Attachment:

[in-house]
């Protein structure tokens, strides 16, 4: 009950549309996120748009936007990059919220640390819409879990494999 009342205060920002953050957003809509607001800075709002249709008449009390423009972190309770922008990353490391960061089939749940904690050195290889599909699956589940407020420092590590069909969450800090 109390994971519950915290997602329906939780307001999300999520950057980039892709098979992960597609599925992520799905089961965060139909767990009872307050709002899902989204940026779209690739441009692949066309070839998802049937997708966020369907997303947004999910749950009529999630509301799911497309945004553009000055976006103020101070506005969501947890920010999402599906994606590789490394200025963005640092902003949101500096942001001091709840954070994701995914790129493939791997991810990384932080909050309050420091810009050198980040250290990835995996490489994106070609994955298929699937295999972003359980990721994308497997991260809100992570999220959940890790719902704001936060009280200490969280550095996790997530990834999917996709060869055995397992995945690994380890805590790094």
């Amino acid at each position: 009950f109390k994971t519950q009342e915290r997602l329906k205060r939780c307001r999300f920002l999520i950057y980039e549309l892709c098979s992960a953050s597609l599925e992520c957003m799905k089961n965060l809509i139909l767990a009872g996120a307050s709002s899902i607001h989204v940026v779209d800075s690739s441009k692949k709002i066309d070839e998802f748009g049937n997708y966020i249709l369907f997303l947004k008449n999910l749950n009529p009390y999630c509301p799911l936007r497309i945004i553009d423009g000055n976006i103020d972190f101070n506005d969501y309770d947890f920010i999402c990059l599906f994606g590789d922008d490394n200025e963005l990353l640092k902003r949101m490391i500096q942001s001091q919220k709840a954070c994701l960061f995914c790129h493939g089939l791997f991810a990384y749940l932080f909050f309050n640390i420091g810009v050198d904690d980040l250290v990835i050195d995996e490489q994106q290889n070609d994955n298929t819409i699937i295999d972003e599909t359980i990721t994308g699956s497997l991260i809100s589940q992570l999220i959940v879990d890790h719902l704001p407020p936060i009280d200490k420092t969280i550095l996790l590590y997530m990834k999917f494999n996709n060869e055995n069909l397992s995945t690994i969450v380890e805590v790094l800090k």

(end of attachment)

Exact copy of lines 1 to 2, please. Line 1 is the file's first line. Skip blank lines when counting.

[in-house]
């Protein structure tokens, strides 16, 4: 009950549309996120748009936007990059919220640390819409879990494999 009342205060920002953050957003809509607001800075709002249709008449009390423009972190309770922008990353490391960061089939749940904690050195290889599909699956589940407020420092590590069909969450800090 109390994971519950915290997602329906939780307001999300999520950057980039892709098979992960597609599925992520799905089961965060139909767990009872307050709002899902989204940026779209690739441009692949066309070839998802049937997708966020369907997303947004999910749950009529999630509301799911497309945004553009000055976006103020101070506005969501947890920010999402599906994606590789490394200025963005640092902003949101500096942001001091709840954070994701995914790129493939791997991810990384932080909050309050420091810009050198980040250290990835995996490489994106070609994955298929699937295999972003359980990721994308497997991260809100992570999220959940890790719902704001936060009280200490969280550095996790997530990834999917996709060869055995397992995945690994380890805590790094």